A Lutheran pastor, the Rev. Erik Parker, was not a fan of wearing a clerical collar or being called “Pastor.”
But now, he’s changed his mind:
There are reasons that the church has used titles and clerical collars to identify pastors, reasons that still hold water today. Here are some of them:
1 Pastors are Symbols
Like many vocations and callings in our world, we become public symbols when ‘on the job.’ Like police officers or fire fighters who symbolize safety and protection, like doctors or nurses who symbolize caregiving, like teachers or professors who symbolize learning, pastors are symbols to the people that we work with. We are symbols of God’s and the Church’s public voice in community. When we speak we speak not has individuals but as representatives of someone or something other than ourselves.
The symbol is visualized in the collar or other clerical attire. People can see the symbol in the uniform of pastors, just as safety is presented in firefighter’s gear, or healthcare is by hospital scrubs.
The symbol is verbalized in the title. When people address pastors by the title “Pastor” the symbol and its existence are intentionally articulated, rather than unintentionally assumed.
2 Using titles and collars provides clarity
Here is how pastors who wear collars and go by “Pastor” know that the two are important. When a funeral home, for example, calls me looking for a generic pastor for a funeral, they don’t tell the family that some guy named “Erik” will be doing the service. Rather by calling me “Pastor”, the nature of the relationship I will have with this grieving family is understood. When I show up in a collar, it is clear who I am.
Imagine walking into an ER and everyone was dressed in street clothes, and some person in jeans and t-shirt asked what your symptoms were, and then told you that Jimmy would be with you in a minute? You would be confused wouldn’t you.
Now imagine the same in a church. A person walks in looking for spiritual help, and a member says, let me get Erik to help you.
Collar and titles provide clarity.
The varied ways in which we bear privilege is coming into our social awareness. And the option to decline the visual symbols and verbal cues of pastoring are a privilege, in particular a white and a male privilege. It takes a certain amount of privileged assurance to decline being called “Pastor” and to forego looking to still be confident that those you serve will assume and understand the full nature of the pastoral relationship. It takes privilege to assume that people won’t confuse your person with you vocation. And that is because whiteness and maleness are not characteristics about that might lead people to assume that one couldn’t be or wouldn’t be a pastor.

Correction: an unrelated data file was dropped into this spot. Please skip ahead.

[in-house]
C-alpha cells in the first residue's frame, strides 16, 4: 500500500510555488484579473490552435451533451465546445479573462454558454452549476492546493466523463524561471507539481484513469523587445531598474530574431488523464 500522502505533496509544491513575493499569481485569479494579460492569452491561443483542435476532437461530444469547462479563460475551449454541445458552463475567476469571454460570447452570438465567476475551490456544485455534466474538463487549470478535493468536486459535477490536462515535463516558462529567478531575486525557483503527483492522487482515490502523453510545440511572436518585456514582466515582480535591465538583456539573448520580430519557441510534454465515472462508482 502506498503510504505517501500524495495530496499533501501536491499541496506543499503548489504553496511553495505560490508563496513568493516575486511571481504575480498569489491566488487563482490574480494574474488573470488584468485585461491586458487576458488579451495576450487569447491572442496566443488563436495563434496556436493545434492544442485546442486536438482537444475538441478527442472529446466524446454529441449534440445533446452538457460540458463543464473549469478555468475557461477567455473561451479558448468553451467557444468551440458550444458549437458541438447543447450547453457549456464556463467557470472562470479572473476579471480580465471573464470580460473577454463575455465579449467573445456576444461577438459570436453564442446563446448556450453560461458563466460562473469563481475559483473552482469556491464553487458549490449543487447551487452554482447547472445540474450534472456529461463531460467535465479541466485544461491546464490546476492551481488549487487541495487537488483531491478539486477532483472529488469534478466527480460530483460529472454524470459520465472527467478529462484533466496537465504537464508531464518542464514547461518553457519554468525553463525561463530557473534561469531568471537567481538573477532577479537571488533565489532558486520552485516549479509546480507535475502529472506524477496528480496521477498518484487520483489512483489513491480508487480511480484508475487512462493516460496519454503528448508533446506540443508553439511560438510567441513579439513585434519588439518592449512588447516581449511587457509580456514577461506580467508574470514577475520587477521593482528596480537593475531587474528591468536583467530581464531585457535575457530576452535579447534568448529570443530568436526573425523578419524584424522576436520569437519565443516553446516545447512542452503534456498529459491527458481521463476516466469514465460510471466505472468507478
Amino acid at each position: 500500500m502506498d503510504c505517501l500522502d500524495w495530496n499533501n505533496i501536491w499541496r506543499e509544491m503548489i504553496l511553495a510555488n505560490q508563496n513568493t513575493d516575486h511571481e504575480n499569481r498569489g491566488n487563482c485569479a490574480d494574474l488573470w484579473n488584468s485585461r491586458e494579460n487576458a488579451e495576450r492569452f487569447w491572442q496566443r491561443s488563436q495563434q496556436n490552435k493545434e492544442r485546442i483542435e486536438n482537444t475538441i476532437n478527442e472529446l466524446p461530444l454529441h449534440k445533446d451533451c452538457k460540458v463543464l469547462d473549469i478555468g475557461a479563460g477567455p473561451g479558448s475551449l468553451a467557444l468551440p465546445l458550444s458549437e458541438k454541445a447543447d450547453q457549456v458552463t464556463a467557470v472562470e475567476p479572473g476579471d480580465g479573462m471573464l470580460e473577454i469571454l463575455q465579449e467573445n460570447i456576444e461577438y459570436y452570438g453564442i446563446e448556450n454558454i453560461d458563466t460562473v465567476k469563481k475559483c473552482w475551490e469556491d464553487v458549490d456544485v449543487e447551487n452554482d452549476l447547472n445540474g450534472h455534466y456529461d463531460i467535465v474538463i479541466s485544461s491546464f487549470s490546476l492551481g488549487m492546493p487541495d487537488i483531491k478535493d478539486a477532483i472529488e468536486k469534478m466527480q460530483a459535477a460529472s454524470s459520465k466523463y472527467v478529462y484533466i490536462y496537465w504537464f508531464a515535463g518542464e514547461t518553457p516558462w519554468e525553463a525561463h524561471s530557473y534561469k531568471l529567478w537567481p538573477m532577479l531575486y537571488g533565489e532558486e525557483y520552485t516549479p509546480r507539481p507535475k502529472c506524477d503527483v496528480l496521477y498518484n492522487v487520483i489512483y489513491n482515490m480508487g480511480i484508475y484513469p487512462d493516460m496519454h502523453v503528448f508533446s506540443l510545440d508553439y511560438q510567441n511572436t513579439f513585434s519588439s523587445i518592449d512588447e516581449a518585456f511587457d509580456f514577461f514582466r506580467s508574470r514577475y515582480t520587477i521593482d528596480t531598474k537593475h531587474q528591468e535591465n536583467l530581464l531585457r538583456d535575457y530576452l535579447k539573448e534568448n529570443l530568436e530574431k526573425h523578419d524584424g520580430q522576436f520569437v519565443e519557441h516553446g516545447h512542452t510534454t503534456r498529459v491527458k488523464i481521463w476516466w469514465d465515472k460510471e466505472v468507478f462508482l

Yet, it is often assumed that women who are pastors are not pastors, whether it is sales people looking for the pastor over the phone, or visitors new to the church, or staff at hospital questioning the legitimacy of a visit.
The same goes for people of colour whom are often likely to be disbelieved that they are who they say are.
Worst of all, is that when white men, like me, decline the title and clothing of pastors, we undermine our colleagues who are women and people of colour, because we send the unconscious message that it is our whiteness and maleness that allows us to be pastors. Yet, if we used titles and wore the garb, we would clarify that we are filling office of pastor by looking like clergy and being addressed as clergy. It would also help if we insisted that all of our colleagues, regardless of gender or race or orientation were addressed by their titles.
There’s much more, concluding:
Titles and clerical collars are symbols and tools for ministry which, I think, all clergy should consider. The symbols we use, visual and verbal are important and they speak to nature of our call to serve in God’s Kindgom.
So let’s all think about the symbols and cues that we use that help us to understand and do ministry… titles and collars included.
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